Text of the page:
Category: Dr. Sue Ferguson

Wellbeing for Seniors

Dr Sue Ferguson As well-known psychologist Martin Seligman says, “I’m trying to broaden the scope of positive psychology well beyond the smiley face. Happiness is just one-fifth of what human beings choose to do.” These building blocks of wellbeing are described by the acronym ‘PERMA’, and they help us flourish. These are an important aspect of wellbeing, but they also contribute to our resources and resilience and thus our future wellbeing. P is for Positive emotions (happiness, optimism, gratitude, amusement, awe and joy). So, try to think positively about your situation, or list 3 good things that have happened...

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Start to Solve Tomorrow’s Problems Today

Dr Sue Ferguson Usually when we think of coping, we think of efforts to deal with stressful situations we are in the midst of (reactive coping). Proactive coping, on the other hand, involves identifying and dealing with stressful situations that are likely to happen in the future. This includes building our resilience and resources, making plans, and changing our thoughts and behaviour in order to deal with the situation in advance and thus reduce its impact. As we get older, we get better at using proactive coping. Among Australian older adults, higher proactive coping is associated with higher personal...

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Give Journaling a Go

Journaling, also known as expressive writing, is a technique many of us use to help us make sense of our emotional experiences. Writing about these emotional experiences has shown to be more effective than writing about more superficial topics. So this type of journal is not the same as keeping a daily diary of events. Research suggests that writing about upsetting experiences can sometimes be painful on the day you do it, but over time often produces improvements in mood, reductions in anxiety and fewer visits to the doctor. Writing (or talking about) emotional topics has also been linked...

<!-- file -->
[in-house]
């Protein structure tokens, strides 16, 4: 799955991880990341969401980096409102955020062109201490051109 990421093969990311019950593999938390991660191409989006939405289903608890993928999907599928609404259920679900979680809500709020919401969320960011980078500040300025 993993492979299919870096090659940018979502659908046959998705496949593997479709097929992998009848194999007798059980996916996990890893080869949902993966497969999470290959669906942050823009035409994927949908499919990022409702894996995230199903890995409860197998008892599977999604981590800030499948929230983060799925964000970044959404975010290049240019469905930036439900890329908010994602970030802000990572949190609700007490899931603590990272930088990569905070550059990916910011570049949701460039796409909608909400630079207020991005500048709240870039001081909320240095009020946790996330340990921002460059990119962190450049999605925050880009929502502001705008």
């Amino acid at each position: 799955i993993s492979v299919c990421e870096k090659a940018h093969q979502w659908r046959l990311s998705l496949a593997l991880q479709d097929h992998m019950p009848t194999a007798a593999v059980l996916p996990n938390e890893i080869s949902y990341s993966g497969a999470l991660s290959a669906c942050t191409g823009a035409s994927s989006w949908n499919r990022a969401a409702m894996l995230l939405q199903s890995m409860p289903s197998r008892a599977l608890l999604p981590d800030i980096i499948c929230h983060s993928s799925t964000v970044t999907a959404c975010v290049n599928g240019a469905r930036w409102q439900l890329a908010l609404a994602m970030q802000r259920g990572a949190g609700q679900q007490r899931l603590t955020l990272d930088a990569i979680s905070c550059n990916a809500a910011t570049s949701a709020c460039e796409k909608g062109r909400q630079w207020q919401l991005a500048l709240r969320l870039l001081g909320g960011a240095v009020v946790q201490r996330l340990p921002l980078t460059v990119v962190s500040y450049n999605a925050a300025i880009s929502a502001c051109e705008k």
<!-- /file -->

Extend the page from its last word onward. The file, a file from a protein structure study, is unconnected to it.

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Is Your Glass Half Full?

Optimism involves expecting good things to happen whether by chance, other people or events, or by your own actions. Having positive thoughts about the future can motivate you to set goals for your future and to come up with plans to deal with future stressors. Research shows that optimism predicts higher wellbeing, better health behaviours (such as better nutrition and dental care), helps adjustment to cancer and chronic pain and lowers stress. Optimism has even been shown to predict lower death rates from heart attacks and reduce the risk of cognitive impairment as we get older. However, we need...

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Turn to Gratitude in Times of Strife

We could all use a mood boost about now! Research has shown that consistently practicing gratitude over time can lead to feeling more positive emotions and help you deal with stress. Practising gratitude is a way of reminding yourself of all the good things that have happened to you (and savouring them). However, gratitude also involves acknowledging and being thankful for the people who helped make those good things happen. Gratitude can just be a way you feel and think, or you can involve expressing your thanks to someone who has helped you or been kind. Gratitude stops you...

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